Keir Starmer hit the ground running as the new leader of the Labour Party. That didn’t surprise those of us who knew of his work as a lawyer protecting human rights and trade union rights and had watched him handle the difficult situation the party found itself in over Brexit and the dramatic loss of support in recent years..
Now, on the Covid-19 virus, he is proving himself a very competent leader of an opposition that knows it has to challenge the government on its handling of the crisis but to do so in a constructive and responsible way – not just scoring political points.
I was particularly impressed by his statement on the VE Day memorial. There was great pride in what our country and people had done in the 1939-45 war but no triumphalism and no tub-thumping nationalism – just dignified patriotism and the acknowledgement that what Britain did in those desperately dark days, through which I lived as a young child, was crucial to the ideals of freedom and democracy.
Starmer will have to address the issue of Scotland in the Union.”
The Scots are not natural nationalists and the Labour Party’s tradition is one of internationalism. Starmer will have to rebuild the belief in internationalism here and in the wider UK, where in recent years nationalism has been growing at the expense of internationalism.
Starmer will have to address the issue of Scotland in the Union. Devolution has, in my judgement, been a success and a great tribute to previous Labour leaders – Gordon Brown, Donald Dewar, John Smith and other great politicians who gave Scotland a loud and clear voice in Government.
It is not impossible to rebuild that tradition of success by building on the strengths of a Union that has a reputation as the most successful political and economic union in the world – one that gave us the lead in an industrial revolution created here in Scotland as well as in Wales and England.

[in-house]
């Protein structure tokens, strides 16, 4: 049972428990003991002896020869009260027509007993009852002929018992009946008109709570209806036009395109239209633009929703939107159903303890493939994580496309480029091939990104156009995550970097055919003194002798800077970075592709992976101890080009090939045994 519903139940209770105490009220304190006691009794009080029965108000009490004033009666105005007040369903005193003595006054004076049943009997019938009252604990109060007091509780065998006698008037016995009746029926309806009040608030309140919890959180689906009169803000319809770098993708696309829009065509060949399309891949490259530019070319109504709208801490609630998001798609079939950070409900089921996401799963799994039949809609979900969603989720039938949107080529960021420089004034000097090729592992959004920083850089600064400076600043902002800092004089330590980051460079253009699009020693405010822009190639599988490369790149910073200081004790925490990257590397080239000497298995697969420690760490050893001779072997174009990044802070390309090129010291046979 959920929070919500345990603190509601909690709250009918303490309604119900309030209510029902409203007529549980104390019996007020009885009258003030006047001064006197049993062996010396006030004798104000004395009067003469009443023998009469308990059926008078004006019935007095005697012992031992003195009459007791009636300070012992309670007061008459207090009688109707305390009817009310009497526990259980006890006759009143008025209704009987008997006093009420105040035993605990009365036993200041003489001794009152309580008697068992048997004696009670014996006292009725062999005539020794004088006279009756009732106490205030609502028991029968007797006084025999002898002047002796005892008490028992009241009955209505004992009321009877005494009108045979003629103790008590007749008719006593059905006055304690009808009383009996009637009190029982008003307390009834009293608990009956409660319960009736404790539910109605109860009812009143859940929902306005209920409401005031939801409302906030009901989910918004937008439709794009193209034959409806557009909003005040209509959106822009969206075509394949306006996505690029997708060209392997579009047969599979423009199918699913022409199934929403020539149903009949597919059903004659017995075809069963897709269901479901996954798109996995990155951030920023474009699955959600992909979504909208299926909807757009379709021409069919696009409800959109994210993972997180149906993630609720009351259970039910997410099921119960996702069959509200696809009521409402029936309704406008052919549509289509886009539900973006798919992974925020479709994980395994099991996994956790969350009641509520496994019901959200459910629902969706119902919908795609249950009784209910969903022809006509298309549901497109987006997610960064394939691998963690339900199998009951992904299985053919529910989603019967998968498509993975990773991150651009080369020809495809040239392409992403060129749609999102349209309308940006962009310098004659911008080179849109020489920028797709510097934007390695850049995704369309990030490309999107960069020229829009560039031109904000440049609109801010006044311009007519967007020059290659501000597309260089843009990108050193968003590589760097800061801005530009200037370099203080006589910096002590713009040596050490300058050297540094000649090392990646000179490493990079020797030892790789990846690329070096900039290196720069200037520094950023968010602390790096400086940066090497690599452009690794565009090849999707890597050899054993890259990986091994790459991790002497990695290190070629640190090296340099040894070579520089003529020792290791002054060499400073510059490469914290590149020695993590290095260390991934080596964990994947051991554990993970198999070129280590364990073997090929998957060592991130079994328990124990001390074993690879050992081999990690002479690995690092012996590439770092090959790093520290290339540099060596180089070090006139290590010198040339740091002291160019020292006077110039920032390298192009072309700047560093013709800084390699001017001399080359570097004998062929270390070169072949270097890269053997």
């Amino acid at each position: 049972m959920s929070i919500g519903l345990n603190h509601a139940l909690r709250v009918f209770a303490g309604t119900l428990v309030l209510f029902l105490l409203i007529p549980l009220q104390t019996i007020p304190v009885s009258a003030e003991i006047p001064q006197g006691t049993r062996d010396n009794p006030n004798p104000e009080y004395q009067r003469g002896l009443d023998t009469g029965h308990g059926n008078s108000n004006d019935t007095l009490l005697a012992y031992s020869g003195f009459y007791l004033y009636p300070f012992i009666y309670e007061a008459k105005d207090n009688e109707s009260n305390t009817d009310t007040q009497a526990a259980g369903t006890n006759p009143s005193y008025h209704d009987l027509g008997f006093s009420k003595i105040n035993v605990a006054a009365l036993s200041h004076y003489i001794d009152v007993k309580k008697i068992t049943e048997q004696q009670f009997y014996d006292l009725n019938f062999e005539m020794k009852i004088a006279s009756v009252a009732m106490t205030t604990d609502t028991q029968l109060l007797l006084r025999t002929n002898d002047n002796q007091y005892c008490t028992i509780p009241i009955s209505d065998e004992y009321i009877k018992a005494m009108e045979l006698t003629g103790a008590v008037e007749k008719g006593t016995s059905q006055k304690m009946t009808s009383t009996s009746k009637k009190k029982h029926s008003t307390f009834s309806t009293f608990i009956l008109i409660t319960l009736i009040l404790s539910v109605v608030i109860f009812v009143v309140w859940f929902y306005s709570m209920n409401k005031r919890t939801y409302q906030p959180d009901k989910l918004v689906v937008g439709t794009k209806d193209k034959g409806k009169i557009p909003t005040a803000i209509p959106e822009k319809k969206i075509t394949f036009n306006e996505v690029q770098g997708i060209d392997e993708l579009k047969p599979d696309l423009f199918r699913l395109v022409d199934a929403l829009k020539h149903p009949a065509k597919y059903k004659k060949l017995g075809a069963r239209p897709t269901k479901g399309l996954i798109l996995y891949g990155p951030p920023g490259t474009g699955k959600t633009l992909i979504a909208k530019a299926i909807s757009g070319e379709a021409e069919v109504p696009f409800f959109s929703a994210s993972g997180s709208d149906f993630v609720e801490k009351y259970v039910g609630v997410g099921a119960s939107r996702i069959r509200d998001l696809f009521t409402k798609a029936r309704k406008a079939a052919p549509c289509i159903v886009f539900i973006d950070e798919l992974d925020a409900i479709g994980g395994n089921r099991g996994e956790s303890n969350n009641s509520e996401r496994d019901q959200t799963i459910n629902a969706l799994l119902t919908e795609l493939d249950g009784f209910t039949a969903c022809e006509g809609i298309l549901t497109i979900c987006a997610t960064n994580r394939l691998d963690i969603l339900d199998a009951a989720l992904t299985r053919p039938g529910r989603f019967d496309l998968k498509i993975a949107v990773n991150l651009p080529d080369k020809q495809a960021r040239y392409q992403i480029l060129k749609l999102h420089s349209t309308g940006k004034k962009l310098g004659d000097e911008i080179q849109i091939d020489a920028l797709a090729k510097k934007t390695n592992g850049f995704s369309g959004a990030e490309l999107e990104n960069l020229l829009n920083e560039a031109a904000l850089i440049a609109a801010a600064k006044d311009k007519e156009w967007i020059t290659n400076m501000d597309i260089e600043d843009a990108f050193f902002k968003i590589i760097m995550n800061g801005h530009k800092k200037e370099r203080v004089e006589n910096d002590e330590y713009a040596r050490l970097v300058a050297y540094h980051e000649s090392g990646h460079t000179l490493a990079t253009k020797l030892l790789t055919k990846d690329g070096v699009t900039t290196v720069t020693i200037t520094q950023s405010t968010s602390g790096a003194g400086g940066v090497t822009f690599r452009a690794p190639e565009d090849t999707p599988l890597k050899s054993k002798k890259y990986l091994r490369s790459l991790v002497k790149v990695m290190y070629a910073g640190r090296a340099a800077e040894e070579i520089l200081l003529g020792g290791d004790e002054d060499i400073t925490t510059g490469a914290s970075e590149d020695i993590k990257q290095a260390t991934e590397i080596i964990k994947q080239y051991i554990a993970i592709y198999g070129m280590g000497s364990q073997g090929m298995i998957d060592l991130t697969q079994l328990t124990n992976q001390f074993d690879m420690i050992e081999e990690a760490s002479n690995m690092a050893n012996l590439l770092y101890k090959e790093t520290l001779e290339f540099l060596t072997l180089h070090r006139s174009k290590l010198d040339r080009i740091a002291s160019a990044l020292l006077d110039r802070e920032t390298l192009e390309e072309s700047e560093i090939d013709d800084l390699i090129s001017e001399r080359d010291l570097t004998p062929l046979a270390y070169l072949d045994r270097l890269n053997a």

What is also new and very welcome is a recognition that after the virus crisis we can’t just go back to ‘business as usual’. That is not an option and Starmer recognises that hard political fact. But as with all crises there is an underlying opportunity to build a better world, just as Labour did in 1945 after the War.
Out of that Attlee government came the NHS, which has been so triumphant in this crisis. Now we have to rebuild in equally exciting ways. Is this the time for a basic wage to replace or modernise the creaking and often unfair social security system? I think it could be but don’t underestimate the size of the challenge.
Starmer has a huge mountain to climb if Labour is to win the next election.”
To defeat this virus and then to rebuild the UK requires creative thinking along with close co-operation and discussion between the four nations of the UK. That calls for leadership of courage, conviction and creativity. A big challenge.
Starmer has a huge mountain to climb if Labour is to win the next election. He knows that Scotland is crucial to Labour’s hopes for government so expect to see and hear more from him and the Labour team. This will be one of his biggest tests – and he knows it.
I think there is a climate growing in the UK for a new style of politics and particularly a recognition that although the financial crisis that goes with the virus will present really tough challenges there can be no return to the austerity policies that undermined our public services on which we now depend more than ever before.
Sadly, and thanks largely to the growth of nationalism across the world, there is currently no sign of the leadership that Gordon Brown gave to the world at the time of the banking crash. Then-Prime Minister Brown used British influence to start talks that coordinated an international response to that crisis. Where is that brand of leadership now?
This is why so many people with Labour values look to Starmer to provide the type of leadership that Britain showed after the war. It can be done – it is a mighty challenge but it is one that Keir Starmer is keen to meet.
As a politician who has spent too many of my years as an MP and member of the House of Lords in opposition, I want to be a cheerleader for the new Labour Party that is emerging from our sad political history of recent years.
It is time for change and I hope and believe that Keir Starmer can provide the leadership we so desperately need.
It is his to win or lose.
Clive Soley is a former MP and chair of the Parliamentary Labour Party who is now vice-chair of the Scottish Peers Association and a member of the House of Lords EU Select sub committee on home affairs. He lives in the Highlands.